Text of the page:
Coincidentally, both the Millennium Development Goals (MDG) Report of the UN and the winner of the 2015 Nobel Prize for economics, Angus Deaton, author of the book, The Great Escape: Health, Wealth and Origins of Inequalities, paint a relatively happier picture of the world we live in today.
While the UN MDG Report claims that in the past 15 years extreme poverty has declined globally by almost half, Angus Deaton makes almost a similar claim quoting from his own research on the subject. A highly interesting but too weighty a coincidence to be dismissed as nothing more than an accidental occurrence.
At the beginning of the new millennium, world leaders gathered at the UN to shape a broad vision to fight poverty in its many dimensions. That vision, which was translated into eight MDGs, has remained the overarching development framework for the world for the past 15 years.
Thanks to concerted global, regional, national and local efforts, the MDGs are said to have saved the lives of millions and improved conditions for many more. The data and analysis presented in this report prove that, with targeted interventions, sound strategies, adequate resources and political will, even the poorest countries can make dramatic and unprecedented progress. The report also acknowledges uneven achievements and shortfalls in many areas. The work is not complete and it must continue in the new development era.
The following brief snapshot of MDG data paints a relatively cheerful picture of the socioeconomic state of affairs in the world today: in 1990, nearly half of the population in the developing world lived on less than $1.25 a day; that proportion dropped to 14 per cent in 2015. Globally, the number of people living in extreme poverty has declined by more than half, falling from 1.9 billion in 1990 to 836 million in 2015.The number of people in the working middle class — living on more than $4 a day — has almost tripled between 1991 and 2015. This group now makes up half the workforce in the developing regions, up from just 18 per cent in 1991.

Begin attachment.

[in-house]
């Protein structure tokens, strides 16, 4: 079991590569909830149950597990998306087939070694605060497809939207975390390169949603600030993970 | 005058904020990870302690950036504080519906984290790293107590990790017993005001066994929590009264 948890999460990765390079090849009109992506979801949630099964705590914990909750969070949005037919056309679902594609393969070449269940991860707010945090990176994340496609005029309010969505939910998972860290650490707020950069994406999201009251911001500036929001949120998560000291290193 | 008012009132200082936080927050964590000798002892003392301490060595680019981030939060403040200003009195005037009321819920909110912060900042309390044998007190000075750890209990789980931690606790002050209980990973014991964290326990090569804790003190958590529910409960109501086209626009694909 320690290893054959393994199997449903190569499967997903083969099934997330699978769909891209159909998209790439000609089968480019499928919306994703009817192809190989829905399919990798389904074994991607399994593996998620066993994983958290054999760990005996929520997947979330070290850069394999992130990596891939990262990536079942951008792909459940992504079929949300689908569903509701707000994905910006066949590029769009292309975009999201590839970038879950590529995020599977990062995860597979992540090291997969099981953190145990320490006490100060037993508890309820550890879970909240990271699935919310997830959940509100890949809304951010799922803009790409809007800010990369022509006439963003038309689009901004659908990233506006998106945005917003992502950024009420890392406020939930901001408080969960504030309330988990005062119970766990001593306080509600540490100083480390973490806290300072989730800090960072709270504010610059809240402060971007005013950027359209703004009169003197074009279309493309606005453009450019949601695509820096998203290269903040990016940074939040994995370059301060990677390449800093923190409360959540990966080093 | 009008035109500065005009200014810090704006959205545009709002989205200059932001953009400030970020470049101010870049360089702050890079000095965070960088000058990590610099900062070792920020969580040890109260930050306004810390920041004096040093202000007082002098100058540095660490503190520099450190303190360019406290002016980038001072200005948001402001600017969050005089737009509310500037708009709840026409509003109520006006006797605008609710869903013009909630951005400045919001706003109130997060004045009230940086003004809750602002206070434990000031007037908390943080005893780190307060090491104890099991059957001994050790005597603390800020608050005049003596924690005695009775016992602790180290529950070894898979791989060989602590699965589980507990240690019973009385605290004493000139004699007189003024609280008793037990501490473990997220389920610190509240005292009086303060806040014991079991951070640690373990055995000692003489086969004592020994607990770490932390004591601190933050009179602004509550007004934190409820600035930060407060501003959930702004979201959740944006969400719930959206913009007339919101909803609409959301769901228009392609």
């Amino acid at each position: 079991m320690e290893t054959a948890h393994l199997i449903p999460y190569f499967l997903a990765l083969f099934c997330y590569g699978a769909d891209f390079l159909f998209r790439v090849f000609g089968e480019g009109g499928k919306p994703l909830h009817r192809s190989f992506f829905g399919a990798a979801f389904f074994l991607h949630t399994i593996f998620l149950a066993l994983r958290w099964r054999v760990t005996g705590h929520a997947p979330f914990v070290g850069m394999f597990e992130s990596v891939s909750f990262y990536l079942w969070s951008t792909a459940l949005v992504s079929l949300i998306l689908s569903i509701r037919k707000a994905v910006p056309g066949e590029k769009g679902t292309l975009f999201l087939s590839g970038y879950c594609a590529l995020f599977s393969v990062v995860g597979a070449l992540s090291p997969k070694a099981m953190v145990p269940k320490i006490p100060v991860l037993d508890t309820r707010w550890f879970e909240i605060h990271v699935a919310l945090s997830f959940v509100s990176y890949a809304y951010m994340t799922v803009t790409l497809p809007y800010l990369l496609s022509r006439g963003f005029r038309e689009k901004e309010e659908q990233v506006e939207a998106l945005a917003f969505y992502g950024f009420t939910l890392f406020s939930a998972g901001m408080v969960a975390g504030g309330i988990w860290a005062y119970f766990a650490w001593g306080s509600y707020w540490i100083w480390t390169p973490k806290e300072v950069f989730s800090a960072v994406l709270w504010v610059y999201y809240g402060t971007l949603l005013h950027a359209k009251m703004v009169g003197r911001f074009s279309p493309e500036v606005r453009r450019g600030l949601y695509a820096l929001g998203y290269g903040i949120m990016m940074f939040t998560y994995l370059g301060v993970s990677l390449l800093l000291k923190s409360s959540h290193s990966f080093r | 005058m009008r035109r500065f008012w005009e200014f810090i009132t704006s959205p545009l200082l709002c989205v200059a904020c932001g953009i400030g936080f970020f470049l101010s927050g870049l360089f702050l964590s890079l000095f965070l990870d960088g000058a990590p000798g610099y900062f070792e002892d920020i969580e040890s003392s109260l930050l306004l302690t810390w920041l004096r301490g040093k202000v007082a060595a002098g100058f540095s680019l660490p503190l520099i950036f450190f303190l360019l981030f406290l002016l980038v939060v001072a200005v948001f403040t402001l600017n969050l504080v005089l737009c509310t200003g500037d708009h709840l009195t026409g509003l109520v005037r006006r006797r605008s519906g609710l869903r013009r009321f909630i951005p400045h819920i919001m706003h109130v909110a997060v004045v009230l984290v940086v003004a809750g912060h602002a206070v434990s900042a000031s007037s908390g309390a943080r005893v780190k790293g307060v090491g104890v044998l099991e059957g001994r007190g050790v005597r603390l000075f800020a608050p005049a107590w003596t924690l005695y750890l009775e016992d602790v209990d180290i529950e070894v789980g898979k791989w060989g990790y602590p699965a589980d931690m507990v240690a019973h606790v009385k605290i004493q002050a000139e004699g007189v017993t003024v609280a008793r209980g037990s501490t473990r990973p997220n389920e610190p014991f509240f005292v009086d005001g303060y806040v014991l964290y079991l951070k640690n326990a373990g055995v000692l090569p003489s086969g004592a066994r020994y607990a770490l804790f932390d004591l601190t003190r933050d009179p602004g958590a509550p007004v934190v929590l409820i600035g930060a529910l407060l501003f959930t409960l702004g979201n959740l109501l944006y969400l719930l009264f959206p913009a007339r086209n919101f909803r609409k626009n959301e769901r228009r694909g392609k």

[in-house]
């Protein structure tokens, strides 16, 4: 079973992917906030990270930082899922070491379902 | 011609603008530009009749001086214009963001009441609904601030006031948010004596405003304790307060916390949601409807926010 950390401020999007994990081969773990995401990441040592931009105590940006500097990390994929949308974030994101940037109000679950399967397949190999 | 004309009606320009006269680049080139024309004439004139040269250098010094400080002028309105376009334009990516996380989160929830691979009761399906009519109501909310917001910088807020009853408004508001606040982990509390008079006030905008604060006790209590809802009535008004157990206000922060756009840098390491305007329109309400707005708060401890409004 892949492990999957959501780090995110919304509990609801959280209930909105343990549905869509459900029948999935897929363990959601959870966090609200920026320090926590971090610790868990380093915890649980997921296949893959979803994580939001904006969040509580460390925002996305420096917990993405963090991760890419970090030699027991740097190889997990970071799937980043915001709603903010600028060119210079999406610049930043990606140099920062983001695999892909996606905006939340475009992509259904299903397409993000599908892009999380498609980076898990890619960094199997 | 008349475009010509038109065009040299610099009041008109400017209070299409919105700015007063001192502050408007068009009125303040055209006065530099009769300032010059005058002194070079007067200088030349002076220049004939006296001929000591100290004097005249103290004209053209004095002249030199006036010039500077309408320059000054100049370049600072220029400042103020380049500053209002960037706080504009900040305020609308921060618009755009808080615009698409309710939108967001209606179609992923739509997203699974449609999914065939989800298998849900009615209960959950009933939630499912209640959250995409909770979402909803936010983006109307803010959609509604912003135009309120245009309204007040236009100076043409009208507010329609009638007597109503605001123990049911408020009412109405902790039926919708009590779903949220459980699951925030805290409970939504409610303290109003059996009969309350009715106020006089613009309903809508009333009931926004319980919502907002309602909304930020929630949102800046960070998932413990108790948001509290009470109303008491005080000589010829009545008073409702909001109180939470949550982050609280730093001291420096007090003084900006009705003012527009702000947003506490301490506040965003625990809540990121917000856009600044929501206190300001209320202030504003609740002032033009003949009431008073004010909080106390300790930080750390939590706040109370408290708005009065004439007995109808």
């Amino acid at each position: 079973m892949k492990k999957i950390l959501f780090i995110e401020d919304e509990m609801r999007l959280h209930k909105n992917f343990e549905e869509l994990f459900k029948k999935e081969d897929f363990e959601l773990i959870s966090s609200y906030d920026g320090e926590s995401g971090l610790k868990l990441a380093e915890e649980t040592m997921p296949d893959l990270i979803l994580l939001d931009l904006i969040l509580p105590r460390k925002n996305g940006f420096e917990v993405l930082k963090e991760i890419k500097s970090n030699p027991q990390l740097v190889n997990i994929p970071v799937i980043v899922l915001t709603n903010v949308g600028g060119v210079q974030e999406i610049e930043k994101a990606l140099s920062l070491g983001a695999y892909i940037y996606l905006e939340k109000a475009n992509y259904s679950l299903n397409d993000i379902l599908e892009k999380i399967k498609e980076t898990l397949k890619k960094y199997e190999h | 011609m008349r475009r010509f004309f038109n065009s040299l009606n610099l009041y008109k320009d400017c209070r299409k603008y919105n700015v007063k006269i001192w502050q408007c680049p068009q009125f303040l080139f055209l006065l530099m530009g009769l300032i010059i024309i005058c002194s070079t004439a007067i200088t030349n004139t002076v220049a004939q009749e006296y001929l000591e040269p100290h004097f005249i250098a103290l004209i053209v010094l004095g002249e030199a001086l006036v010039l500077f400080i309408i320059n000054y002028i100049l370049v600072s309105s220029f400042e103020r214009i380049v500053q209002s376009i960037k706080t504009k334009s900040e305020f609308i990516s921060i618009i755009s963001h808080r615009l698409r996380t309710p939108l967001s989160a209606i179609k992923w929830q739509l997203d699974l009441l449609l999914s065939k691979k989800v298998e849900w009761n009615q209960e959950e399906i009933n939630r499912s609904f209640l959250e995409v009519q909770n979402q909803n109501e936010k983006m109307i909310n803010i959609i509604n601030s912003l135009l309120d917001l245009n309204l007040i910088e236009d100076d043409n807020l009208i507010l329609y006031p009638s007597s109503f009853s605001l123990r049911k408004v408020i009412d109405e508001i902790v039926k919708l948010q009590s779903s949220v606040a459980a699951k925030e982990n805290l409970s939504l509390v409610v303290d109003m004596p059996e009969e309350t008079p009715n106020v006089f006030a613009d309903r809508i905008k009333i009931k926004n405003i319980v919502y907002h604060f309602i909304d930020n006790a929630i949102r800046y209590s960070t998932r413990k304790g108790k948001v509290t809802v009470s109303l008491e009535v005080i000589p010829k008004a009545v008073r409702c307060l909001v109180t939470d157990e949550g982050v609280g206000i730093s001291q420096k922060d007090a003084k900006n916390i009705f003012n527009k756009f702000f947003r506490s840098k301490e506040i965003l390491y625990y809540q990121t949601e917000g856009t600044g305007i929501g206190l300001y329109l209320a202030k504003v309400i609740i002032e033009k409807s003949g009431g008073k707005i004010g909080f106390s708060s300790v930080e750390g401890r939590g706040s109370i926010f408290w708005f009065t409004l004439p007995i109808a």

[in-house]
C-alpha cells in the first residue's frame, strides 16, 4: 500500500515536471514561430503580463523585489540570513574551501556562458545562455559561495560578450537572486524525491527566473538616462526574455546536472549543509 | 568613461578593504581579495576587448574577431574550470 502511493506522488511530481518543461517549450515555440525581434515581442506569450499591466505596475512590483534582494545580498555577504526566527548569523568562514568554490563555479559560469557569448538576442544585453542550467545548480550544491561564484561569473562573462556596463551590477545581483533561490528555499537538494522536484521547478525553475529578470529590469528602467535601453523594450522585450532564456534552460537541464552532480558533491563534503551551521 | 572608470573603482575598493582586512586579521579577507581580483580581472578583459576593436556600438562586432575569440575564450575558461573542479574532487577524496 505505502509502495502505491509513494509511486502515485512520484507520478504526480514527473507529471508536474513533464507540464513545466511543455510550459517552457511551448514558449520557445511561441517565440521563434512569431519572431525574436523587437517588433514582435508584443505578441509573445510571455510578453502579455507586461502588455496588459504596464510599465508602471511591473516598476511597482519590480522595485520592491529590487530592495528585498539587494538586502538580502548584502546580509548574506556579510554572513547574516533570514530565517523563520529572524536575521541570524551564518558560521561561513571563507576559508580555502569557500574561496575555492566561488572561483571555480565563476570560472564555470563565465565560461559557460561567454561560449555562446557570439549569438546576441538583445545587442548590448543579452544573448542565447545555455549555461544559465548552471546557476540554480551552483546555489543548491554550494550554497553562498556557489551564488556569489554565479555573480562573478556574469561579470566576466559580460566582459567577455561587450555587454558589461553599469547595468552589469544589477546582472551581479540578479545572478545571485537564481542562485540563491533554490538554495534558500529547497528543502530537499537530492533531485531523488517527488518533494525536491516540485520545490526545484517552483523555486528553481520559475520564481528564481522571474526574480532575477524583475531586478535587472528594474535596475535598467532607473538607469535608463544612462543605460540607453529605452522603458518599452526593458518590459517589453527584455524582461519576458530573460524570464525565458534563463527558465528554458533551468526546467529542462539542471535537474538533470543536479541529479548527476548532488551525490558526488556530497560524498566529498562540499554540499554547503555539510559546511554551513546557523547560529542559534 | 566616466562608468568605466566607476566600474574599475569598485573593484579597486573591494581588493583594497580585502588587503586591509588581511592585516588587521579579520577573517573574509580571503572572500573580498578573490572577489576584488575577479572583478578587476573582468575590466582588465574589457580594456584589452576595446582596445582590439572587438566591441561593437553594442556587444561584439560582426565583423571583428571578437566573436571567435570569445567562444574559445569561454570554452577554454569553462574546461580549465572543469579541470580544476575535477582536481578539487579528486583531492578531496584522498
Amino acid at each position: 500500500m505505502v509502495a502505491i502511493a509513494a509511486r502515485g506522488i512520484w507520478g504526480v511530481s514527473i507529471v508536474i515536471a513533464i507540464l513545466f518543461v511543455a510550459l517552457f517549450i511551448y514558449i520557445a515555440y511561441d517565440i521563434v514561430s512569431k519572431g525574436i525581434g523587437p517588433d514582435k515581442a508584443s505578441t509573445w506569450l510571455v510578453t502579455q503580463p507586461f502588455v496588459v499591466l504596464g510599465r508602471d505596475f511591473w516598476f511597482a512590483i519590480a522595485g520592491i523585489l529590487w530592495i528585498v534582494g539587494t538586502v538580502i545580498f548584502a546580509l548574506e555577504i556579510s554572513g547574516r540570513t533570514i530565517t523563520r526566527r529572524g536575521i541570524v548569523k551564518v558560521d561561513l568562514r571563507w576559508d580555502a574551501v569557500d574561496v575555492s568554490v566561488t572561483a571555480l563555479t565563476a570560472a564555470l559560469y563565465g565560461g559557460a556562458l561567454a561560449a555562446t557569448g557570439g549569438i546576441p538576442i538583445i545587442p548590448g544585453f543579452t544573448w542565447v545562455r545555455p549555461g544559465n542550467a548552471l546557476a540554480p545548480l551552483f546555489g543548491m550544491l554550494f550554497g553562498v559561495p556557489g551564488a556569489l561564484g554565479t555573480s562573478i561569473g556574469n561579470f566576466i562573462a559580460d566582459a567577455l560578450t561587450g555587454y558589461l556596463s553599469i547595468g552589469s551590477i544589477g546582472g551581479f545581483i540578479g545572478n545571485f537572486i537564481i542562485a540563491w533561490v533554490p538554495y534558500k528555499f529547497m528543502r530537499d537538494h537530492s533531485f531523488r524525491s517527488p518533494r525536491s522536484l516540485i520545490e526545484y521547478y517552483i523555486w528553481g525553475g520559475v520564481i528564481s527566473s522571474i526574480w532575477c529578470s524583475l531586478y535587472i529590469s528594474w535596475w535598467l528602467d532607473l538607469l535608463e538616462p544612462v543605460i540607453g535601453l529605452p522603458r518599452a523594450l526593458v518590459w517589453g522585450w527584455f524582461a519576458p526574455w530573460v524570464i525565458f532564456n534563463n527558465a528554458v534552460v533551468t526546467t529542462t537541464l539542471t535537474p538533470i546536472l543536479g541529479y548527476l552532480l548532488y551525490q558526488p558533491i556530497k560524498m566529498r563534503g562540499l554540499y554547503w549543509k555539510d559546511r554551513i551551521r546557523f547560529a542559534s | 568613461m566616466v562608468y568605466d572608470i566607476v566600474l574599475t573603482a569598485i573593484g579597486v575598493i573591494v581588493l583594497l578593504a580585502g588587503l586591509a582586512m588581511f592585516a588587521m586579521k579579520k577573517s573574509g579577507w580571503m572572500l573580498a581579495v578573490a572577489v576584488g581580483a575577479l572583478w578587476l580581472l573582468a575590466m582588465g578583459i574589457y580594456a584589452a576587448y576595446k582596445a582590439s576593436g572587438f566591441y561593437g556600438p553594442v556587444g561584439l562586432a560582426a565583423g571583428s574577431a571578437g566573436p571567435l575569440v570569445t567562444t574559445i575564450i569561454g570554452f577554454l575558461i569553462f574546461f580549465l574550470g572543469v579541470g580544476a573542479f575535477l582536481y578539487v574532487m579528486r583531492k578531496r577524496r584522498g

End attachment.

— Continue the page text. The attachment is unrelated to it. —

Now let us see what Deaton’s book talks about: “A more sophisticated analysis of economic data shows that while most people in the world have gained in terms of health and wellbeing from GDP growth, there are many groups that have missed out.” His analysis of consumption, poverty and welfare is being recognised as comprehensive and inclusive. His research “focuses on the determinants of health in rich and poor countries, as well as on the measurement of poverty around the world”. Deaton is lauded for adopting groups of the population and examining the improvements, or not, in their wellbeing.
And again, coincidentally, our own renowned scholar Faisal Bari already recognising the worth and value of the book — perhaps well before it was considered by the Nobel Committee for the award — wrote an in-depth review of The Great Escape. Bari’s conclusion perhaps, after having gone through the hard evidence part of the book: “No wonder then that Deaton claims, ‘life is better now than at almost any time in history. Most people are richer and fewer people live in dire poverty. Lives are longer and parents no longer routinely watch a quarter of their children die. Yet millions still experience the horrors of destitution and of premature death. The world is hugely unequal’.”
And like the UN MDG Report, the book as Bari’s review found out, also admits that there are too many people who still live on very low incomes, face malnutrition and/or starvation, see too many of their children die in childbirth or infancy or become maimed for life, live in conditions of squalor and misery, and have few or almost no choices and opportunities. In other words, they have no freedom, “the freedom to live a good life and to do the things that make life worth living”. What holds across countries, holds within them too. Despite overall progress, some people have benefited from growth opportunities a lot more than others. And millions are still trapped in abject poverty. Pakistan perhaps, falls in the second category as we had missed by the deadline — 2015 — all but two of the eight MDG targets.
Published in The Express Tribune, October 14th, 2015.
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